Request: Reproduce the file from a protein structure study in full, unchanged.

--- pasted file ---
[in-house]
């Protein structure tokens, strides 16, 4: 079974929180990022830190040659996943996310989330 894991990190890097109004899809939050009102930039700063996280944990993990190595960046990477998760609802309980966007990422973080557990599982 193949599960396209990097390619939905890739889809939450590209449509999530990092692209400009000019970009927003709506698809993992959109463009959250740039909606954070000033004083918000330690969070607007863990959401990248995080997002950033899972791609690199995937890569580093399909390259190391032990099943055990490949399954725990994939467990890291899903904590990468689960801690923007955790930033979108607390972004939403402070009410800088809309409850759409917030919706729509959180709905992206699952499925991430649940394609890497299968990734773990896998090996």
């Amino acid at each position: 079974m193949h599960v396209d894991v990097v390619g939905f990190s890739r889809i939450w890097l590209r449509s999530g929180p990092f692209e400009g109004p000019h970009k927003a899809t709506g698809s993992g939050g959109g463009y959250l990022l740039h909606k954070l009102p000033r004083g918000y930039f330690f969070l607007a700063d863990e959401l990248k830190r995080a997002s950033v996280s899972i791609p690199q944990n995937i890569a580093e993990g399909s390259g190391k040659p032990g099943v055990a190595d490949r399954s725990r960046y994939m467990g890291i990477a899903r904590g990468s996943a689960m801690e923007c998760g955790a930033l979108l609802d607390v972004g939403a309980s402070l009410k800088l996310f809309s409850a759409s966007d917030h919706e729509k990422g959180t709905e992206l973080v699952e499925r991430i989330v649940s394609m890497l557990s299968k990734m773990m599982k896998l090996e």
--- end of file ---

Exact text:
[in-house]
């Protein structure tokens, strides 16, 4: 079974929180990022830190040659996943996310989330 894991990190890097109004899809939050009102930039700063996280944990993990190595960046990477998760609802309980966007990422973080557990599982 193949599960396209990097390619939905890739889809939450590209449509999530990092692209400009000019970009927003709506698809993992959109463009959250740039909606954070000033004083918000330690969070607007863990959401990248995080997002950033899972791609690199995937890569580093399909390259190391032990099943055990490949399954725990994939467990890291899903904590990468689960801690923007955790930033979108607390972004939403402070009410800088809309409850759409917030919706729509959180709905992206699952499925991430649940394609890497299968990734773990896998090996």
């Amino acid at each position: 079974m193949h599960v396209d894991v990097v390619g939905f990190s890739r889809i939450w890097l590209r449509s999530g929180p990092f692209e400009g109004p000019h970009k927003a899809t709506g698809s993992g939050g959109g463009y959250l990022l740039h909606k954070l009102p000033r004083g918000y930039f330690f969070l607007a700063d863990e959401l990248k830190r995080a997002s950033v996280s899972i791609p690199q944990n995937i890569a580093e993990g399909s390259g190391k040659p032990g099943v055990a190595d490949r399954s725990r960046y994939m467990g890291i990477a899903r904590g990468s996943a689960m801690e923007c998760g955790a930033l979108l609802d607390v972004g939403a309980s402070l009410k800088l996310f809309s409850a759409s966007d917030h919706e729509k990422g959180t709905e992206l973080v699952e499925r991430i989330v649940s394609m890497l557990s299968k990734m773990m599982k896998l090996e």